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Here's how Starfield speedrunners uncovered one of the games most absurd skips

We talk to one of the speedrunners responsible for a full timeline on Starfield's first big skip.

Starfield is out, and the stars have been split wide open for players to explore, exploit, and excavate with your trusty mining laser. But while most players are taking in the sights, digging through every corner of the galaxy for ten thousand foam cups of what have you, others have their eyes firmly on the clock. Every second counts, every motion measured. For the Starfield speedrunners, a constantly developing race to slice minutes off the hour is the real reward.

We've covered these personal-best pioneers and servants to the stopwatch before. Many times, in fact. The early days of a major game's release is a hub for excitement, not least among the small horde of speed freaks with sights set on uncovering skips and glitches. While the existence of sub-hour new game plus runs and fresh save files taking down the main story in less than 10 are article-worthy on their lonesome, the method behind creating these absurd time trails is where the gold is buried. At least, in this writers' opinion.

So, I wanted to dig into the process some more on one of the more spectacular bits of tech discovered in the few days since Starfield's release. Believe it or not, by the time I reached out, the community had just discovered an absolute banger. A single skip, able to cut out four main story quests altogether, came as a result of several days' work picking apart the game. It starts, however, with the discovery of zipping.

"After I noticed that the (unarmed) punching animation moves your character if you are in 3rd person view, I started trying to see if I could make it behave in weird ways," writes MicroLogist over Discord, a member of the Starfield Speedrunning Discord server who was first to discover the technique. "When I was just jumping around pressing random inputs (including punch) in 3rd person, I managed to record an instance of my character "teleporting" a few meters backwards. I shared that clip in the Discord but we didn't really have any idea what was happening."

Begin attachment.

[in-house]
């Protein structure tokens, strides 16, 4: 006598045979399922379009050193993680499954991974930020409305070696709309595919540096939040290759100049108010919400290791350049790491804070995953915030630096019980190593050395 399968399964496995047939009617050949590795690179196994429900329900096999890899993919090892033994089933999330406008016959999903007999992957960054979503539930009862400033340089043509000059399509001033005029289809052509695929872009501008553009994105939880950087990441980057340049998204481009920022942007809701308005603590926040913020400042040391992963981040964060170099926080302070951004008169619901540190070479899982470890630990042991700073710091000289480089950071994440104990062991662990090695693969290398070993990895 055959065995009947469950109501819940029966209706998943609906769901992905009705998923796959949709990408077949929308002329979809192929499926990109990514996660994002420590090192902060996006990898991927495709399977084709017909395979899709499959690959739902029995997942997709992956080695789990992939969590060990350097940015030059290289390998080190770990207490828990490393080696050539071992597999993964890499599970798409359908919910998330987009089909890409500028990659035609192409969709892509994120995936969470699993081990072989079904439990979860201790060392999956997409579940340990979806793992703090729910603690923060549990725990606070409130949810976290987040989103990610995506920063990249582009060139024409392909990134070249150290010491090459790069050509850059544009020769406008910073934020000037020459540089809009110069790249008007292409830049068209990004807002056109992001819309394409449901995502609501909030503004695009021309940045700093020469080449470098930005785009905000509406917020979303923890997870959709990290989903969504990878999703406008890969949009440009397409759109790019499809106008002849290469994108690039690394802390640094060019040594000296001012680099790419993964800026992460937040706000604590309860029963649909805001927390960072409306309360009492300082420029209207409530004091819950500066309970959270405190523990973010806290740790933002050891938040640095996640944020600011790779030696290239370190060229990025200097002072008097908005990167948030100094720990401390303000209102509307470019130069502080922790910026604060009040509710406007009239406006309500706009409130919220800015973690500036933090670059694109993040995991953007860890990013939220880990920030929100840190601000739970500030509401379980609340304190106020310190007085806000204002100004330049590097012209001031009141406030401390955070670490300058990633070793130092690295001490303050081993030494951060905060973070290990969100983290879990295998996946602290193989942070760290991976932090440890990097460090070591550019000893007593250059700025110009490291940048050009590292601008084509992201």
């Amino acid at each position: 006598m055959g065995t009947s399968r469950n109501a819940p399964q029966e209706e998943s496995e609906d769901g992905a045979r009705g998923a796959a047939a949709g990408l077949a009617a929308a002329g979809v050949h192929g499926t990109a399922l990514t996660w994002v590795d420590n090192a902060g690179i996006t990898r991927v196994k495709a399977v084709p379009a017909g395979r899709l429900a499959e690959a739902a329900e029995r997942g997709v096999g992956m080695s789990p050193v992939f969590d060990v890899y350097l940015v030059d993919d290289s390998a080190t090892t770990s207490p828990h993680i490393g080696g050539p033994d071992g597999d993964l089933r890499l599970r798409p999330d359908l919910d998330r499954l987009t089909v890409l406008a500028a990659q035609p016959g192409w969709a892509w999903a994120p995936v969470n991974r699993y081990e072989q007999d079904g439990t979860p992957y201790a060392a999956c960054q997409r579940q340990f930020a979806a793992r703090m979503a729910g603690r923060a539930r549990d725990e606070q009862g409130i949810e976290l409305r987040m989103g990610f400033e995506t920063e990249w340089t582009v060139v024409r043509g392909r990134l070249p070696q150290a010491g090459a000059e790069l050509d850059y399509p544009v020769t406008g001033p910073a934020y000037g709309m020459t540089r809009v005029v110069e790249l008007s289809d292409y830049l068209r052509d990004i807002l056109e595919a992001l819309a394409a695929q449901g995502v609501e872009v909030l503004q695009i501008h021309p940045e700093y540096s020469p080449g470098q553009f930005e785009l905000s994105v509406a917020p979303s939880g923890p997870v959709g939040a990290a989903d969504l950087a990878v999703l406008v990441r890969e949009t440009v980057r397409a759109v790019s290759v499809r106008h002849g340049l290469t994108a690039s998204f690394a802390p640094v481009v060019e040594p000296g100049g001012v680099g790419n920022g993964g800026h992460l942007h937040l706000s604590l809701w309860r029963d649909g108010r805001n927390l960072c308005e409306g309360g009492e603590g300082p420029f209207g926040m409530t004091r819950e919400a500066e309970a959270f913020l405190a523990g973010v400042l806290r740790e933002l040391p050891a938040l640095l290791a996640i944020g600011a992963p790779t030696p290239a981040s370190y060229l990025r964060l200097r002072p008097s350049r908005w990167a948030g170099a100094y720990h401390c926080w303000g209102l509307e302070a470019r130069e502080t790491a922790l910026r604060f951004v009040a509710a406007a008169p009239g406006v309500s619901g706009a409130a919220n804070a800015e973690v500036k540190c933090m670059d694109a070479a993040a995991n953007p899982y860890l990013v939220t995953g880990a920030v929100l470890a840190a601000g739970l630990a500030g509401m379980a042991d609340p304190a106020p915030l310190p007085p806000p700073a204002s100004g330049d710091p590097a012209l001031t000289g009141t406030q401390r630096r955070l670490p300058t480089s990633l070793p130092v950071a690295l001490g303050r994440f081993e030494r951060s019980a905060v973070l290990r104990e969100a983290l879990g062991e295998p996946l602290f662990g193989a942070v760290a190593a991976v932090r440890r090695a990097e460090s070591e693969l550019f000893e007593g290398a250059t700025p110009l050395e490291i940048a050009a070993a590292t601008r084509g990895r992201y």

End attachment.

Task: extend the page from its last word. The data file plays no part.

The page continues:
This was the first spark in Starfield's first major skip, and was discussed and tested by the community present in the game's dedicated Speedrunning Discord server. Other users, working alongside MicroLogist, attempted to increase the value of Zipping as a technique from its initial status as a cool oddity. "The obvious thing to try here was to use this to teleport through walls, but after a few hours of trying that didn't seem to happen. Our conclusion at the time was that what looks like a teleport might actually be your character having a very high velocity for a single frame, thus getting moved a long distance BUT respecting collision checks. If you zip at an angle towards a wall, you will be displaced along that wall (as if you had slid along it), rather than going through it."

As it seemingly couldn't go straight through walls, the importance of Zipping was initially low. It wasn't as fast as sprinting and was hard to pull off, so it wasn't exactly shining as a time-saver. However, various other players stuck with it, and managed to make the act of Zipping more consistent. MicroLogist elaborates: "Brongle found that as long as you have a melee weapon out and are in a "combat-ready" stance, you can trigger a zip by changing movement directions right as you land. Espie found you can also trigger it under the same conditions but by pressing the sprint key as you land. (Which contrary to Attack can be bound to the mouse-scrollwheel, which makes the timing much easier to hit)."